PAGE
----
This study is for patients who are 18 years and older that have been diagnosed with metastatic castration-resistant prostate cancer (mCRPC).The investigational drugs in this study are Nivolumab and Ipilimumab.The purpose of this research study is to test the effectiveness (how well the drug works), safety, and tolerability of different dosing regimens containing nivolumab plus ipilimumab, ipilimumab alone, or cabazitaxel plus prednisone or prednisolone in participants with metastatic castration-resistant prostate cancer (mCRPC).Duration of this study will take approximately 24 months.
This is a phase II study that will look at the safety and effectiveness of the investigational drug opaganib in participants with metastatic prostate cancer. The study drug, opaganib has been studied in a clinical trial to find a safe dose level. The results of this clinical trial and other lab studies have indicated that opaganib may be effective at slowing tumor growth. Patients will be eligible to participate in this study if they have prostate cancer that has progressed (gotten worse) on their current therapy of either abiraterone or enzalutamide. Participants will received either 250mg or 500mg of opaganib by mouth twice a day. Patients will continue on study drug until the development of progressive disease, intolerable toxicity, withdrawal of patient consent or other event as outlined in patient discontinuation.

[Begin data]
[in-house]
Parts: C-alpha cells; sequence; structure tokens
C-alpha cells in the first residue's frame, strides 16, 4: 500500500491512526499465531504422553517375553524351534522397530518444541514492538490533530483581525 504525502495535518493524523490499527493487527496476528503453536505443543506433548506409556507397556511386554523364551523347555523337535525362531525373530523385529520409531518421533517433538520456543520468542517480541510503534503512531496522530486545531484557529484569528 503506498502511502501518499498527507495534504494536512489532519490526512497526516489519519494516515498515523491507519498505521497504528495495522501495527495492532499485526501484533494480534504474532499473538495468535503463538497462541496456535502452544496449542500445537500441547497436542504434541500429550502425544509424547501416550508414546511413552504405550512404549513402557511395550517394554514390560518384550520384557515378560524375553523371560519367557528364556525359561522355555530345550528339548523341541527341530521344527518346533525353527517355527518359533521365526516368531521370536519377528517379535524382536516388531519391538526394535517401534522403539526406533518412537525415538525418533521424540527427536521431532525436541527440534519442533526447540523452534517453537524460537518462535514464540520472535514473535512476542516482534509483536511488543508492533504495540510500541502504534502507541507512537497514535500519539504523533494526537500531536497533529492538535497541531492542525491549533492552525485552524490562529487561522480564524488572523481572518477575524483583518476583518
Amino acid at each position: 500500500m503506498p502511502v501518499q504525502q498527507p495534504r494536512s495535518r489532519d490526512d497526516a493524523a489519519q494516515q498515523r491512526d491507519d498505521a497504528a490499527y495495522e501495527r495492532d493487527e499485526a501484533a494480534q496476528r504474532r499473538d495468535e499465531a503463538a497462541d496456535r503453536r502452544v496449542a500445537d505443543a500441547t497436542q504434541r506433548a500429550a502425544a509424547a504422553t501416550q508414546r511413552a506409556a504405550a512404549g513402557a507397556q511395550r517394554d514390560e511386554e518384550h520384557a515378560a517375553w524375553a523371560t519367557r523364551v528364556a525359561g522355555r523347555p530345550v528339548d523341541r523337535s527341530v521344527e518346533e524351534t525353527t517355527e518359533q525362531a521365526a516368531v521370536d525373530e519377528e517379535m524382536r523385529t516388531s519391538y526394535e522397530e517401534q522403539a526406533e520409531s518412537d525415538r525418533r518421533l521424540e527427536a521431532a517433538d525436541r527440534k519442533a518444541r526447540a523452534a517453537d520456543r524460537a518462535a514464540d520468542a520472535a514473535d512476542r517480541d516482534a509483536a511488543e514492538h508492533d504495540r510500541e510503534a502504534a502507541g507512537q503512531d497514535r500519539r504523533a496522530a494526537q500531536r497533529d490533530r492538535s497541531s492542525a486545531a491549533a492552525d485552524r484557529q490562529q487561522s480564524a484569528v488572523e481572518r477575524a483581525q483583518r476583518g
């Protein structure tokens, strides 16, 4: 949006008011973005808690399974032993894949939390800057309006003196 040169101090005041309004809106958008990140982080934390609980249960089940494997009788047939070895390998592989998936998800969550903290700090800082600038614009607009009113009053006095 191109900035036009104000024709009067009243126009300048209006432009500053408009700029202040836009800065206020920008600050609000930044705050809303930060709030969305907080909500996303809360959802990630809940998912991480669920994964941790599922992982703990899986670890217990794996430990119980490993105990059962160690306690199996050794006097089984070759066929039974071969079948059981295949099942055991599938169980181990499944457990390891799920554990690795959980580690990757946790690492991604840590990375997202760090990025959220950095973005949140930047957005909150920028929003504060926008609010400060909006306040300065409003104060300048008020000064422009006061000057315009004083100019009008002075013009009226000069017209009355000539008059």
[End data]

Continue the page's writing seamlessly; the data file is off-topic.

You are being invited to take part in this phase 2 clinical study because you have metastatic castration resistant prostate cancer and are planned for enzalutamide therapy. I-131-1095, an investigational drug, and 18F-DCFPyL, an investigational agent, meaning that they have not yet been approved for commercial use by the United States (US) Food and Drug Administration (FDA). In this study, you will first receive an injection of the first investigational agent, 18F-DCFPyL , which is to diagnostically see if your prostate cancer has high likelihood of benefiting from treatment from the second investigational study drug, I-131-1095 which is used for therapeutic therapy.